A coming of ‘Rage’ story

Spring theater production premieres with a bang


Ryan Miller

‘Rage’ was in session from Thursday, Feb. 27 to Sunday, March 1.

Ryan Miller, Associate Arts & Life Editor

This past weekend, Quinnipiac’s black box theater transformed into a 1970s classroom not only for its cast but also its audience. For just over two hours, the Quinnipiac theater department took the crowd hostage as it debuted “Rage,” an original play based off a Stephen King novel of the same name, as well as another King work titled, “Guns.”

“Rage” came with as many trigger warnings as it did talented cast and crew, as the play centered around the issue of gun violence, specifically in schools.

The play opens strong, fittingly showing off its impressive actors and visual effects from the start.

Michael Pemberton, a veteran actor performing courtesy of the Actor’s Equity Association, begins the story at a desk behind a typewriter. He first appears as the writer of “Rage” as he watches a breaking news update. Suddenly, a montage of newsroom clips and presidential press conferences are flashed before the audience’s eyes on a large screen alongside the writer.

The special effects, which hooked the audience, tell the all too familiar story of gun violence leading to deaths in schools. The writer shows disgust at the notion that his book is to blame, even partially, for these senseless acts. He vehemently denies that he deserves any blood on his hands for the murders, an idea that is explored later in the play. Pemberton gives a steady performance throughout, as he proves he can handle several roles by wearing many hats both literally and figuratively.

The anti-hero of the story, Charlie, brought to life by Kevin Cathey, soon arrives to begin meddling in the writer’s head. After convincing the writer to open up “Rage” and revisit his work to think of what he’s done, we are thrown into the main story.

Charlie, depicted as an angsty teen, visits with his principal — who is also played by Pemberton — to discuss his behavioral issues, namely having assaulted a teacher a month prior. Cathey’s conniving performance as Charlie is highlighted in scenes like these where he verbally dances in circles around his scene partners while simultaneously physically shifting around. After being told that he’s been expelled, Charlie returns to class to gather his belongings.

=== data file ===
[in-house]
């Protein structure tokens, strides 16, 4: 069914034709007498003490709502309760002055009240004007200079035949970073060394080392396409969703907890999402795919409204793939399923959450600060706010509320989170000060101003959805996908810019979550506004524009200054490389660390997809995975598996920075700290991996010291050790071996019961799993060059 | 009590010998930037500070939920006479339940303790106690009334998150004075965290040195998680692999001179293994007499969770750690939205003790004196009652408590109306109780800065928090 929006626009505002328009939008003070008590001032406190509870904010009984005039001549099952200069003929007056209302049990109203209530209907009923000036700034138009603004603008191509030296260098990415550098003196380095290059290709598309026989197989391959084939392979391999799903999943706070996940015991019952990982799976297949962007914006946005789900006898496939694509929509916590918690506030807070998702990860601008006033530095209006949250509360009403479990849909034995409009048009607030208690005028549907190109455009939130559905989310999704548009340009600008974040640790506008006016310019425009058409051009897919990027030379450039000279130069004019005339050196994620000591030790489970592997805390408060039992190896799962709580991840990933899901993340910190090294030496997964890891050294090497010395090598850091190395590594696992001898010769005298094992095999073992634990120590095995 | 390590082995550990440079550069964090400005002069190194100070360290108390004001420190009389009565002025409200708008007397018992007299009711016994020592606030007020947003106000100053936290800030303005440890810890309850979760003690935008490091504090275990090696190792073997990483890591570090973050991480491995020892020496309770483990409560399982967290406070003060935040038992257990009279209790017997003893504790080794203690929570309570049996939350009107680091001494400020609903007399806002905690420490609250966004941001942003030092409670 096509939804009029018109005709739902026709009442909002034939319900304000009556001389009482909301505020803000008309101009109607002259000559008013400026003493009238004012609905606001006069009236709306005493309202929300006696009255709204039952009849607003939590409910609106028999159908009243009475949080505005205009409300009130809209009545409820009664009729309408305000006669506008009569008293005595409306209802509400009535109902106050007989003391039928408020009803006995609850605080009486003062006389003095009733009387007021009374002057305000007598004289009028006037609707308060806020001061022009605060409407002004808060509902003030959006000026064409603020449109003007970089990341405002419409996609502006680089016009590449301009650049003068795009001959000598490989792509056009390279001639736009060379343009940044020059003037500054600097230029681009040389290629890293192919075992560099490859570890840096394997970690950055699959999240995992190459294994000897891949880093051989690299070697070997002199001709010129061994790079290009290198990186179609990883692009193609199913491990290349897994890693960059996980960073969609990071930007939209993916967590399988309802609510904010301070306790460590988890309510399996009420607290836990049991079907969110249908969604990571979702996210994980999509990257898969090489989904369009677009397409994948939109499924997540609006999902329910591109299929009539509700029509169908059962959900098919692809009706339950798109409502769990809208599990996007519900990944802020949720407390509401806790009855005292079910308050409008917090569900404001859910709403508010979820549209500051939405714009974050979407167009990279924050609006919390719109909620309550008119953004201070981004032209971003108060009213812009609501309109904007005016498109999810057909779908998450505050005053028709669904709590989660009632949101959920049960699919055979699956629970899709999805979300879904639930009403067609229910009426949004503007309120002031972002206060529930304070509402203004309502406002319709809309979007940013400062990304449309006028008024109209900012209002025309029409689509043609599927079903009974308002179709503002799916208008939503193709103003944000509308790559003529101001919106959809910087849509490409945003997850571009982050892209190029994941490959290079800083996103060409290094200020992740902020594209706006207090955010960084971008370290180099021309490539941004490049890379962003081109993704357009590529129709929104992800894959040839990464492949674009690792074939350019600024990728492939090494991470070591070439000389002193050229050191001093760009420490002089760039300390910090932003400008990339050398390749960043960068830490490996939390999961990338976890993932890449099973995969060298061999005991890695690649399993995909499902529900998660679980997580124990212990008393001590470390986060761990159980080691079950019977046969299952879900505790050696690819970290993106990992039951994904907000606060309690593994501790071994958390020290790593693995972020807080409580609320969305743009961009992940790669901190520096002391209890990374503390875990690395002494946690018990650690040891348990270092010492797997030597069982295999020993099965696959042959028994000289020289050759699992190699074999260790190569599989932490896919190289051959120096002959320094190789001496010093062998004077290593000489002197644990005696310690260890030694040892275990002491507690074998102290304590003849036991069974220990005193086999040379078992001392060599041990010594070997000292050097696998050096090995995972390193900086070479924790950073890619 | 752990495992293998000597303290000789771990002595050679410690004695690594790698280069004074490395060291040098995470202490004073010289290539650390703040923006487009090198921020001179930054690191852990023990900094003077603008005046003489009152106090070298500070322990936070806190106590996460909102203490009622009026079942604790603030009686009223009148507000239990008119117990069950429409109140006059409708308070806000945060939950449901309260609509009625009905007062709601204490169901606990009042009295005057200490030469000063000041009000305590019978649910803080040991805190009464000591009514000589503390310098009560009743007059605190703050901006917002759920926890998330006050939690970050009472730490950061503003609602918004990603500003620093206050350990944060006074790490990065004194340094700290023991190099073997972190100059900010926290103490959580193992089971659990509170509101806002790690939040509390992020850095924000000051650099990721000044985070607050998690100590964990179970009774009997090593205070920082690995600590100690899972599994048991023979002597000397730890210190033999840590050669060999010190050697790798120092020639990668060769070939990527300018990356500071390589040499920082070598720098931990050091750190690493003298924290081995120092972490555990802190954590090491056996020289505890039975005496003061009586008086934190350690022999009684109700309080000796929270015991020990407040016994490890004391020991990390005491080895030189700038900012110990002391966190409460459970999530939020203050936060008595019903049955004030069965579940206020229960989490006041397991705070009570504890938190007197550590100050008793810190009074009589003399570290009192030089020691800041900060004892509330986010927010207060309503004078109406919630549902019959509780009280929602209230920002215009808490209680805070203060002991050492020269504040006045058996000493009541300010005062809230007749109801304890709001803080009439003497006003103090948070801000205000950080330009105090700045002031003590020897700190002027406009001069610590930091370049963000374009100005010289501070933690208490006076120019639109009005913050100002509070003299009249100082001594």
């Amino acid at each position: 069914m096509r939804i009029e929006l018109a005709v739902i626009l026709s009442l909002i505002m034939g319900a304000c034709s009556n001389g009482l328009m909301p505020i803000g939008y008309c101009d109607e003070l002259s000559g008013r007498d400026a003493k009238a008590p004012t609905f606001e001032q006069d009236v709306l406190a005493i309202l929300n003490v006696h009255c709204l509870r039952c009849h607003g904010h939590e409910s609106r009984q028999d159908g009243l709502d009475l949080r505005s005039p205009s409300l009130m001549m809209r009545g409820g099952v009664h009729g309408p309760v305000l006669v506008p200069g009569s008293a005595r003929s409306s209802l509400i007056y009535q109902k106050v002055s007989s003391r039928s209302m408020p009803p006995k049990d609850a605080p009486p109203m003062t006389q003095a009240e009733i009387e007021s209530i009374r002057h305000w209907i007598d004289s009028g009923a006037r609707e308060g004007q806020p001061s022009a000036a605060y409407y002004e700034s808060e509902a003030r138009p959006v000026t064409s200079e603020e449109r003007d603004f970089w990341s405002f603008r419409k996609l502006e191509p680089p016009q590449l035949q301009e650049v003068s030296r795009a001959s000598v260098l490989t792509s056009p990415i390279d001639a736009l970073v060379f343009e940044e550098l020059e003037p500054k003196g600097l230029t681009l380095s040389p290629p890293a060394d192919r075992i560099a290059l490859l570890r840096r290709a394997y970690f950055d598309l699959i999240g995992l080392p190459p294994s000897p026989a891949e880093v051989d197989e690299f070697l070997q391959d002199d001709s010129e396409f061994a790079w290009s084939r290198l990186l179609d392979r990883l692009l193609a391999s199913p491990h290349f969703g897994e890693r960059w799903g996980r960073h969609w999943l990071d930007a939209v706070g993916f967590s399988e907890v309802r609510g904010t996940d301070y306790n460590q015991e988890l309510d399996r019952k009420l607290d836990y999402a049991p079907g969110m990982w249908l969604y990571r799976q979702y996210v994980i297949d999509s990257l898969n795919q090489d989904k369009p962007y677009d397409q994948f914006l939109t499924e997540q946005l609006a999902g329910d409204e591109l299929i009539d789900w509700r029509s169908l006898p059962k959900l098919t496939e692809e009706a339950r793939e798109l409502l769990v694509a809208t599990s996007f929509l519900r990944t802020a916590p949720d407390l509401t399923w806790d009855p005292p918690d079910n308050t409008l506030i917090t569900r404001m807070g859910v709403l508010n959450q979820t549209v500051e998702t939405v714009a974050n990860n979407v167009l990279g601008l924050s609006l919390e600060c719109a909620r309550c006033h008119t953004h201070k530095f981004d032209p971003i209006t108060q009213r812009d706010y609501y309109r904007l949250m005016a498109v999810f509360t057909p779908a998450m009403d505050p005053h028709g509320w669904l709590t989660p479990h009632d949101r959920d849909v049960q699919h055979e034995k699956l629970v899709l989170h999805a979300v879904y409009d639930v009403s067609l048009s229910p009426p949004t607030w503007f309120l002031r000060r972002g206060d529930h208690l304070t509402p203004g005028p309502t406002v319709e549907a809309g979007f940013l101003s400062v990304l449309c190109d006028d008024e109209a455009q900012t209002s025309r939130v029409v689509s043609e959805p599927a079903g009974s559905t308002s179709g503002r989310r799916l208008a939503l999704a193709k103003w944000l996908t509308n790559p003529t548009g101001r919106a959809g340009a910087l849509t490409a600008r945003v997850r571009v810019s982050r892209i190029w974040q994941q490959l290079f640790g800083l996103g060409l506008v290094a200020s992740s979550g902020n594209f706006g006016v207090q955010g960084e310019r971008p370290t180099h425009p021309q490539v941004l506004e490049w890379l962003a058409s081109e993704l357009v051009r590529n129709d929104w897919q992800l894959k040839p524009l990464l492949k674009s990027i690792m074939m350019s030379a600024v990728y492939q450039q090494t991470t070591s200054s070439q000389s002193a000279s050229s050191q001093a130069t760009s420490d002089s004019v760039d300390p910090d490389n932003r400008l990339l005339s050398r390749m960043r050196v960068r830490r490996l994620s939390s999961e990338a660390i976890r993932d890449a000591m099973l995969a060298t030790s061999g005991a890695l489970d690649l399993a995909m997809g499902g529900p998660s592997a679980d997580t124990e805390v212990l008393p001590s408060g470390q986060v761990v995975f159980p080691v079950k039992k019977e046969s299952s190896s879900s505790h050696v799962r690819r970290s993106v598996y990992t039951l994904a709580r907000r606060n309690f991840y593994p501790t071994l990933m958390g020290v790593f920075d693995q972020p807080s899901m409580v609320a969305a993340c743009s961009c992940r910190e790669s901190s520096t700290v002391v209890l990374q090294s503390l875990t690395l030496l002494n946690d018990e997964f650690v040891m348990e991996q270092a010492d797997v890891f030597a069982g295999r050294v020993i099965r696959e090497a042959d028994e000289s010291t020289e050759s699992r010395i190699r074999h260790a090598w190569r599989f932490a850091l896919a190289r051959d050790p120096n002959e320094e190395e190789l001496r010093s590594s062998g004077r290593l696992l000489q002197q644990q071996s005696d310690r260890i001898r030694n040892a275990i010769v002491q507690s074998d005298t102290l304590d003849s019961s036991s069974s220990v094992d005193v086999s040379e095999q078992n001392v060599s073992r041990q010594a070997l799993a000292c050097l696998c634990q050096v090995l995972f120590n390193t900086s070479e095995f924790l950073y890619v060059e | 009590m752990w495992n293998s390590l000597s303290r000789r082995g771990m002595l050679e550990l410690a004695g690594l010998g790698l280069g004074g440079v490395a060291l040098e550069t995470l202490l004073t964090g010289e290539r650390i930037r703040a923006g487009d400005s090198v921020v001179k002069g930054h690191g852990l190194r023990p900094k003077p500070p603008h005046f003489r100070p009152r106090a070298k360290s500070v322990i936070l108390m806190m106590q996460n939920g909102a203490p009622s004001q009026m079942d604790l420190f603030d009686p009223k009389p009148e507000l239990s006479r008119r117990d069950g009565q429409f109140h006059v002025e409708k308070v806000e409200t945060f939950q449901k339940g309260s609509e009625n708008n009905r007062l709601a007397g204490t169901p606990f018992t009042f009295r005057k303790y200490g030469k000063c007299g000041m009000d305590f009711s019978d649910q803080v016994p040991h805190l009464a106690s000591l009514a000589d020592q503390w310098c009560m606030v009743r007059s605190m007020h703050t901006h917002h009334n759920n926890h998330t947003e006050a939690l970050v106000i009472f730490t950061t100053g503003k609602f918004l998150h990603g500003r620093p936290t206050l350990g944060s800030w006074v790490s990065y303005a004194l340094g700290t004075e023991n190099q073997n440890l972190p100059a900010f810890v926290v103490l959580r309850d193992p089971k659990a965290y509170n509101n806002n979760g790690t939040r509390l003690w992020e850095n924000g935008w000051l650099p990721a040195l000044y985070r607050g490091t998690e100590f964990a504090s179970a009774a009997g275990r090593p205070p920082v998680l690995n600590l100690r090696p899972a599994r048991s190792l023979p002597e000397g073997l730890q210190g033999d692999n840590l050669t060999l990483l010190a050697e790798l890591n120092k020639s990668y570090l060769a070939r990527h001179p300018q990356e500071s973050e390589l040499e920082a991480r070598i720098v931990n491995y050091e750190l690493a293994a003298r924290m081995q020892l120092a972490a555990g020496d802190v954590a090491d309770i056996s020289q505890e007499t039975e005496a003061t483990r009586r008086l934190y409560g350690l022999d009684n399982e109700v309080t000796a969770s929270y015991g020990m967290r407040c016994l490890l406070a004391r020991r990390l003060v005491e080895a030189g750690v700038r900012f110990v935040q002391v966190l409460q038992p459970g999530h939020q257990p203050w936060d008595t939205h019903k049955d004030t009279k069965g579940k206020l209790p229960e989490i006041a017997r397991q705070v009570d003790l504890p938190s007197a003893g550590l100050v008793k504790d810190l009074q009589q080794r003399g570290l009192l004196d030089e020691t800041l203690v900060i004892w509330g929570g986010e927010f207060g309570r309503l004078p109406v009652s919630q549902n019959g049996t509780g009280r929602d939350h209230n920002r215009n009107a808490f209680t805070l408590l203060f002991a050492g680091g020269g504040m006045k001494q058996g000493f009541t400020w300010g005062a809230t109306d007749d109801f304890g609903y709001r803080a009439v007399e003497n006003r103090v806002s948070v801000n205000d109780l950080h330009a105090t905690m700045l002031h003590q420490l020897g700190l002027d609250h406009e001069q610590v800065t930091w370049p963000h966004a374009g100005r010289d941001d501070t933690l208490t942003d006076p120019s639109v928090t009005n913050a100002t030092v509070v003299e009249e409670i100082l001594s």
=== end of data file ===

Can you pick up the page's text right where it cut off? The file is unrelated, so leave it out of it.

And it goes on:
The students’ teacher, Mrs. Underwood — portrayed by another actor from the Actor’s Equity Association, Mariah Sage — confronts Charlie as he enters, but within seconds the actors froze as Charlie exposed his firearm from his bag. As the colors of the scene visibly greyed with the actors motionless, the vibrant color red radiated from Charlie’s shirt and the screens behind him.

As the scene continued, Mrs. Underwood was shot dead and things began escalating. From there, Charlie draws a line across the floor in chalk, threatening to kill the remaining seven students if they dare to cross it. This mirrors the audience’s experience, setting up a boundary between the two parties while also building the suspense paired with your commitment to remain seated.

From here, the play shifts gears into what is something of a mixture between “The Breakfast Club” and “Thirteen Reasons Why.” Each character has a story to tell, and each scene delves deeper and deeper into Charlie’s psyche and what caused him to snap.

Frank Scott steals the show as Ted, the golden child of town who seemingly can do no wrong. As the mayor’s son and former star of the football team, each of the other students’ stories find a way to tie back to Ted.

The other students in the classroom all shine as well. Sandra (Tess Adams), Susan (Kayla Jarry), Pig Pen (Liam Devlin), Carol (Emily Kane) and Pat (Jamien Jean-Baptiste) all contribute both to helping calm Charlie down and exploring some of the reasons why they all have their own rage and reasons to “get it on.”